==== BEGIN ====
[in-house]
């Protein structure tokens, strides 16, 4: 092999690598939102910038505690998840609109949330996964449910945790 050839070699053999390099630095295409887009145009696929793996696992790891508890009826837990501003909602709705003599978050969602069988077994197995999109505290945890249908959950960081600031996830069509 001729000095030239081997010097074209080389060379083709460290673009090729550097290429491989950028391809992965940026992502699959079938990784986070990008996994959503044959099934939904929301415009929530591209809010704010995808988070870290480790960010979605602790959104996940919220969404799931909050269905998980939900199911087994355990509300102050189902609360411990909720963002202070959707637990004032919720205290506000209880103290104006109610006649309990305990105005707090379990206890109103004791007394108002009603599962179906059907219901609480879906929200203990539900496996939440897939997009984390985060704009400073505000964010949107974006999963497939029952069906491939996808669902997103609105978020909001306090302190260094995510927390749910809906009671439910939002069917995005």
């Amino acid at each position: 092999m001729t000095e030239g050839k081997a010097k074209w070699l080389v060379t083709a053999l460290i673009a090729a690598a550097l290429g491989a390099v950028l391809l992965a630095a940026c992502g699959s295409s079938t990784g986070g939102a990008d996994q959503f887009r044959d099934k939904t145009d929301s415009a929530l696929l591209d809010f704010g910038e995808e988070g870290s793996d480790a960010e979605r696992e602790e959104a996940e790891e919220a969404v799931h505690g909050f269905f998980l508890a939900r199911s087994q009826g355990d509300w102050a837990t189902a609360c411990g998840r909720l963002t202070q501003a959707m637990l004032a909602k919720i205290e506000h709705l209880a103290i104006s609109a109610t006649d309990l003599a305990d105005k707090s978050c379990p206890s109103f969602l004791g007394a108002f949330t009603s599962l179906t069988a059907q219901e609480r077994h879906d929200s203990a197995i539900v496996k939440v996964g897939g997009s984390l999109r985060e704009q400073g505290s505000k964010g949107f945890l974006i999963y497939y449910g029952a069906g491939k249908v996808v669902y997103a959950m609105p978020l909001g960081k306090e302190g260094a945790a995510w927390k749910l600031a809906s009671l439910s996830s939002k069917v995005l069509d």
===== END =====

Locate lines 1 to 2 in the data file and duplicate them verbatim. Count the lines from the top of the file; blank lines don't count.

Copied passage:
[in-house]
């Protein structure tokens, strides 16, 4: 092999690598939102910038505690998840609109949330996964449910945790 050839070699053999390099630095295409887009145009696929793996696992790891508890009826837990501003909602709705003599978050969602069988077994197995999109505290945890249908959950960081600031996830069509 001729000095030239081997010097074209080389060379083709460290673009090729550097290429491989950028391809992965940026992502699959079938990784986070990008996994959503044959099934939904929301415009929530591209809010704010995808988070870290480790960010979605602790959104996940919220969404799931909050269905998980939900199911087994355990509300102050189902609360411990909720963002202070959707637990004032919720205290506000209880103290104006109610006649309990305990105005707090379990206890109103004791007394108002009603599962179906059907219901609480879906929200203990539900496996939440897939997009984390985060704009400073505000964010949107974006999963497939029952069906491939996808669902997103609105978020909001306090302190260094995510927390749910809906009671439910939002069917995005």